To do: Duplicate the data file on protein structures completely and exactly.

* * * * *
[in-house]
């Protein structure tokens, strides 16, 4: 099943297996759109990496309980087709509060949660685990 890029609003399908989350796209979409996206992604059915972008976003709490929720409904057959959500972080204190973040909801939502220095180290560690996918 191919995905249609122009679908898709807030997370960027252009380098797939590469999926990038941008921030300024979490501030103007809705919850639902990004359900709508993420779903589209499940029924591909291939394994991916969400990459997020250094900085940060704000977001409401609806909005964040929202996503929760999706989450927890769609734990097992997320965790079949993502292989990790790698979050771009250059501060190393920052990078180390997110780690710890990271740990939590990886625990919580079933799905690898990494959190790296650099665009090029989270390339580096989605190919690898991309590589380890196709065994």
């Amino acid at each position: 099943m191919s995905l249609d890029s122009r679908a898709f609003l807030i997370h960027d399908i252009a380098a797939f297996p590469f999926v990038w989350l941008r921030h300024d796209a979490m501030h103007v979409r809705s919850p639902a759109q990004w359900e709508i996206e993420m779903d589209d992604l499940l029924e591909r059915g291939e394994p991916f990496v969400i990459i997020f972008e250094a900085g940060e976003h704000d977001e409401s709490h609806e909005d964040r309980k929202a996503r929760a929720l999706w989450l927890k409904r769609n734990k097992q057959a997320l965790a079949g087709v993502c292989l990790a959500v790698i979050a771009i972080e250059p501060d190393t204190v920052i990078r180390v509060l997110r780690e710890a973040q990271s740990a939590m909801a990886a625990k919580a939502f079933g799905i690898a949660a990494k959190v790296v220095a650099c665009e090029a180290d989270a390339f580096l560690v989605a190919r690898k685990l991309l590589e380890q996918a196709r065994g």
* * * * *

[in-house]
């Protein structure tokens, strides 16, 4: 099943297996759109990496309980087709509060949660685990 890029609003399908989350796209979409996206992604059915972008976003709490929720409904057959959500972080204190973040909801939502220095180290560690996918 191919995905249609122009679908898709807030997370960027252009380098797939590469999926990038941008921030300024979490501030103007809705919850639902990004359900709508993420779903589209499940029924591909291939394994991916969400990459997020250094900085940060704000977001409401609806909005964040929202996503929760999706989450927890769609734990097992997320965790079949993502292989990790790698979050771009250059501060190393920052990078180390997110780690710890990271740990939590990886625990919580079933799905690898990494959190790296650099665009090029989270390339580096989605190919690898991309590589380890196709065994």
């Amino acid at each position: 099943m191919s995905l249609d890029s122009r679908a898709f609003l807030i997370h960027d399908i252009a380098a797939f297996p590469f999926v990038w989350l941008r921030h300024d796209a979490m501030h103007v979409r809705s919850p639902a759109q990004w359900e709508i996206e993420m779903d589209d992604l499940l029924e591909r059915g291939e394994p991916f990496v969400i990459i997020f972008e250094a900085g940060e976003h704000d977001e409401s709490h609806e909005d964040r309980k929202a996503r929760a929720l999706w989450l927890k409904r769609n734990k097992q057959a997320l965790a079949g087709v993502c292989l990790a959500v790698i979050a771009i972080e250059p501060d190393t204190v920052i990078r180390v509060l997110r780690e710890a973040q990271s740990a939590m909801a990886a625990k919580a939502f079933g799905i690898a949660a990494k959190v790296v220095a650099c665009e090029a180290d989270a390339f580096l560690v989605a190919r690898k685990l991309l590589e380890q996918a196709r065994g």